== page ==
Cal Thomas: Coarseness in politics


MARY REICHARD, HOST: Good Thursday morning and thank you for joining us today. It’s the 17th of May. I’m Mary Reichard.

NICK EICHER, HOST: And I’m Nick Eicher. Next on The World and Everything in It, confrontational politics.

The award-winning film from last year, Darkest Hour, may have reminded you of the human drama of government. You find this almost anytime self-governing people try to resolve their differences. You may have heard the expression, politics is war conducted by other means.

The film opens with a boisterous parliamentary revolt against then Prime Minister Neville Chamberlain. Britain faces the relentless advance of Nazi Germany. Its troops stranded at Dunkirk. Europe’s collapse imminent.

AUDIO: Order!

The leader of the opposition, Clement Atlee!

Mr. Speaker, it seems that I have not been clear enough! Then let me leave no doubt about my feelings regarding Mr. Chamberlain’s future as prime minister.

Will the right honorable gentleman give way?

… In the country’s interest, man!

Resign!

Step down and let us find a new leader!

Shame! Shame on you!

REICHARD: Of course, all this gave rise to Winston Churchill and victory against Adolf Hitler, saving Europe and the West against a nightmare regime.

But is all political combat healthy?

Is there a line self-governing people ought not cross?

WORLD Radio commentator Cal Thomas has some thoughts.

CAL THOMAS, COMMENTATOR: “Question Time” has long been one of my favorite exercises of parliamentary democracy.

The prime minister and government ministers appear before other elected members in support of their policies. The opposition asks pointed questions and often makes bold demands, as you just heard.

This sort of vigorous politics prevails today.

At Westminster in London, “Question Time” often makes great political entertainment. I’ll often watch it on C-SPAN when I’m home.

Last week, I was in Australia’s capital. The performance I watched from the visitor’s gallery was quite the opposite: not entertaining at all.

One government minister referred to an opposition member as “corrupt.” Called him “shifty,” even a liar.

That this labeling is often preceded by the required “my right honorable friend,” or “the right honorable member” does not mitigate the tone of much of what passes for modern political debate.

Across from where I sat a large group of school children watched the adults go at each other.

I wondered what they were thinking and what kind of example was being set before them. If they misbehaved and their teacher admonished them, would they use what they had seen in Parliament as exculpatory?

American politics is also getting worse in the Trump era.

Last week, a White House aide dismissed remarks by Senator John McCain opposing the nomination of Gina Haspel to become director of the CIA.

According to a leak from a closed-door meeting, Kelly Sadler said that McCain had become “irrelevant” because “he’s dying anyway,” a horrifyingly obvious reference to his battle with brain cancer.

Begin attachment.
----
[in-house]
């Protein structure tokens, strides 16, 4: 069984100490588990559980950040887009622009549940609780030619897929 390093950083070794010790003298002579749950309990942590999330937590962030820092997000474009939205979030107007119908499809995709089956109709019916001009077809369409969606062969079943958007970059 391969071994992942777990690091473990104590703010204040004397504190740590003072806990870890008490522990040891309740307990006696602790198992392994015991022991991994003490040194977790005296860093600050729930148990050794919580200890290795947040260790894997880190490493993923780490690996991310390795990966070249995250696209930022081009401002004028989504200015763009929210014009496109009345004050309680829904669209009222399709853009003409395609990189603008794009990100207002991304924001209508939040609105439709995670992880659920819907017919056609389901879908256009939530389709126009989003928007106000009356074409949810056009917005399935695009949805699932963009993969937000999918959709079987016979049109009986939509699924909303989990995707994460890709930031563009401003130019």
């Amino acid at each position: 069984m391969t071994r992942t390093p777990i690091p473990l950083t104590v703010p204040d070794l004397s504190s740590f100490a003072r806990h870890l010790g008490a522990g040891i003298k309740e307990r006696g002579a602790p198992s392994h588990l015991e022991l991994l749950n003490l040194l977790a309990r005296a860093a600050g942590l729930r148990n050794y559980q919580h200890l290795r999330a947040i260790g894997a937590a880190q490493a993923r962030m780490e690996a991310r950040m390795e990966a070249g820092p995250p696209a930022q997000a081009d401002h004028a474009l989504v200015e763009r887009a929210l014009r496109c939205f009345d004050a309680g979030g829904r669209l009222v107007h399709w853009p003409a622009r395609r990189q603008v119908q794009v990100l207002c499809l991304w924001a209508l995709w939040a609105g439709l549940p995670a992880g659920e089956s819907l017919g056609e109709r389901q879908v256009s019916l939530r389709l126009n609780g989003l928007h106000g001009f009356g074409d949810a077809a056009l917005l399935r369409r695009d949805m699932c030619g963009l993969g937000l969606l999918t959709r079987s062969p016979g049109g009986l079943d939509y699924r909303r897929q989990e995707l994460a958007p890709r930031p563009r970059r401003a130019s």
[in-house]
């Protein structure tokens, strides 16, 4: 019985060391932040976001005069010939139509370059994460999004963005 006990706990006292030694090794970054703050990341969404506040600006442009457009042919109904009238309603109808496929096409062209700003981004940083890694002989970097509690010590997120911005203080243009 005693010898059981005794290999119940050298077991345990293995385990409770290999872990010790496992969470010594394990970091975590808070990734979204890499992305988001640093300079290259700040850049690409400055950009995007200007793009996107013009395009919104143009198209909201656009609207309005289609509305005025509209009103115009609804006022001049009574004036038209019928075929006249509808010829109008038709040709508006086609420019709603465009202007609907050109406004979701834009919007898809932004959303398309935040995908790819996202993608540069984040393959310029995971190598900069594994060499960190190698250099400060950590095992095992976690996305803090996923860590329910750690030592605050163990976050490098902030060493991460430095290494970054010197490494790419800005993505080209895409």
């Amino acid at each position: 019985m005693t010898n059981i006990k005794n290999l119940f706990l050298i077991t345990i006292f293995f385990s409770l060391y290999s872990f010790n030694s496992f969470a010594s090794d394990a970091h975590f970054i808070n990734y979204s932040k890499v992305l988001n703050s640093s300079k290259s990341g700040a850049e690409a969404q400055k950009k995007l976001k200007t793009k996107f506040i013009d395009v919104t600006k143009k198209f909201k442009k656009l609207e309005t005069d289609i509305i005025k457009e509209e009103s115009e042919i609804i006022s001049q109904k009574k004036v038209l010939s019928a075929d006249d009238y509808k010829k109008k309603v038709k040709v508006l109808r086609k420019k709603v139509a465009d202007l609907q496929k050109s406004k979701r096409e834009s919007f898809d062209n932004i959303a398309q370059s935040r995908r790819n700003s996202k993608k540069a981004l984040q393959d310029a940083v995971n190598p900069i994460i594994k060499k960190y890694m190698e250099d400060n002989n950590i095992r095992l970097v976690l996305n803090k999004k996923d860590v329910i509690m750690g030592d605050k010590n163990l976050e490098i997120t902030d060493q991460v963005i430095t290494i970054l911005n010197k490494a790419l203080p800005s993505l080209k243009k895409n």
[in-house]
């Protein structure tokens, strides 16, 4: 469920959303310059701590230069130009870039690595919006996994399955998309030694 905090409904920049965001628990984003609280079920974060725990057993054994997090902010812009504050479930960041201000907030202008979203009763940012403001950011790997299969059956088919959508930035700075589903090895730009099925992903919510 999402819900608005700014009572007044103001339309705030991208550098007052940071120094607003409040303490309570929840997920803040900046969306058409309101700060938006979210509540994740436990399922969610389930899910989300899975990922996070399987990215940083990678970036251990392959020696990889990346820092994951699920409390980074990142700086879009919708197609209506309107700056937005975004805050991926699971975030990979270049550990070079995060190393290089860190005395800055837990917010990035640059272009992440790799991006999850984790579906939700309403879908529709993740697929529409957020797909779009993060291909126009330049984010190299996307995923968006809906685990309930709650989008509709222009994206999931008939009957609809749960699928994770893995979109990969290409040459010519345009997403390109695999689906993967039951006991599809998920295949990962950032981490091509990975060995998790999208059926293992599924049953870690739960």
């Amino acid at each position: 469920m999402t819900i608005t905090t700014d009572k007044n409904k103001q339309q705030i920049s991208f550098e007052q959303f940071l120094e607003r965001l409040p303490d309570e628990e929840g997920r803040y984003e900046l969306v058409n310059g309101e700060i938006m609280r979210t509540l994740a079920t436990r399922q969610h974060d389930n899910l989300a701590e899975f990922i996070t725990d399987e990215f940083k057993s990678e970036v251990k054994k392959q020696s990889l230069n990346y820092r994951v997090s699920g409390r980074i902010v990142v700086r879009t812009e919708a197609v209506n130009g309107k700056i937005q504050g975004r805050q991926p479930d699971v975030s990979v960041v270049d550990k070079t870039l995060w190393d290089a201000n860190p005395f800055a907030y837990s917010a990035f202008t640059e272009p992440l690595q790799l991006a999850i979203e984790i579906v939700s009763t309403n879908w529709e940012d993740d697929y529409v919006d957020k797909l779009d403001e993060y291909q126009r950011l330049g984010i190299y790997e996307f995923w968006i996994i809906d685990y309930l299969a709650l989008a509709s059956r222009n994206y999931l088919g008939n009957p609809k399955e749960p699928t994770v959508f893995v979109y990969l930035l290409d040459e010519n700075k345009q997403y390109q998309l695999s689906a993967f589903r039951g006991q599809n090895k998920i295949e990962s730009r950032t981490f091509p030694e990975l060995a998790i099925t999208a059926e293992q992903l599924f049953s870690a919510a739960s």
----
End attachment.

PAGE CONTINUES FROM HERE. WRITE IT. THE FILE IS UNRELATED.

No apology was forthcoming from anyone at the White House.

President Trump is not alone in bearing responsibility for this low level of rhetoric.

He has, however, given permission to his supporters to speak in similar ways by his own caustic language.

It is not just the disgusting nature of such remarks that should offend.

We are not each other’s enemies. We are fellow Americans. We often disagree, but ought to do so with some level of respect for each other.

Why this increasingly angry and poisonous pattern of speech?

For creatively cutting remarks in history, it is hard to top what the late British Prime Minister David Lloyd George said of Neville Chamberlain: “A retail mind in a wholesale business.”

Or comments by the English journalist William Cobbett about Benjamin Franklin: “A crafty lecherous old hypocrite whose very statue seems to gloat on the wenches as they walk the States House yard.”

Those and other insults, while biting, seemed more creative and less harmful than some of the venomous rhetoric that characterizes modern political discourse.

In the Australian parliament, members repeatedly talked over each other.

Increasingly this characterizes American political speech with some of the worst practitioners invited as guests on cable news where they denounce each other as unpatriotic, and worse.

These are poor role models for the children in the balcony here and in America, who are learning lessons better left unlearned about how adults behave.

For WORLD Radio, I’m Cal Thomas.


(AP Photo/Pablo Martinez Monsivais) In this May 9, 2018 photo, CIA nominee Gina Haspel testifies during a confirmation hearing of the Senate Intelligence Committee, on Capitol Hill in Washington. 

WORLD Radio transcripts are created on a rush deadline. This text may not be in its final form and may be updated or revised in the future. Accuracy and availability may vary. The authoritative record of WORLD Radio programming is the audio record.

Like this story?

To hear a lot more like it, subscribe to The World and Everything in It via iTunes, Overcast, Stitcher, or Pocket Casts.

iTunes

Free

Overcast

Free

Stitcher

Free

Pocket Casts

(Requires a fee)


Leave a Reply

Your email address will not be published. Required fields are marked *

This site uses Akismet to reduce spam. Learn how your comment data is processed.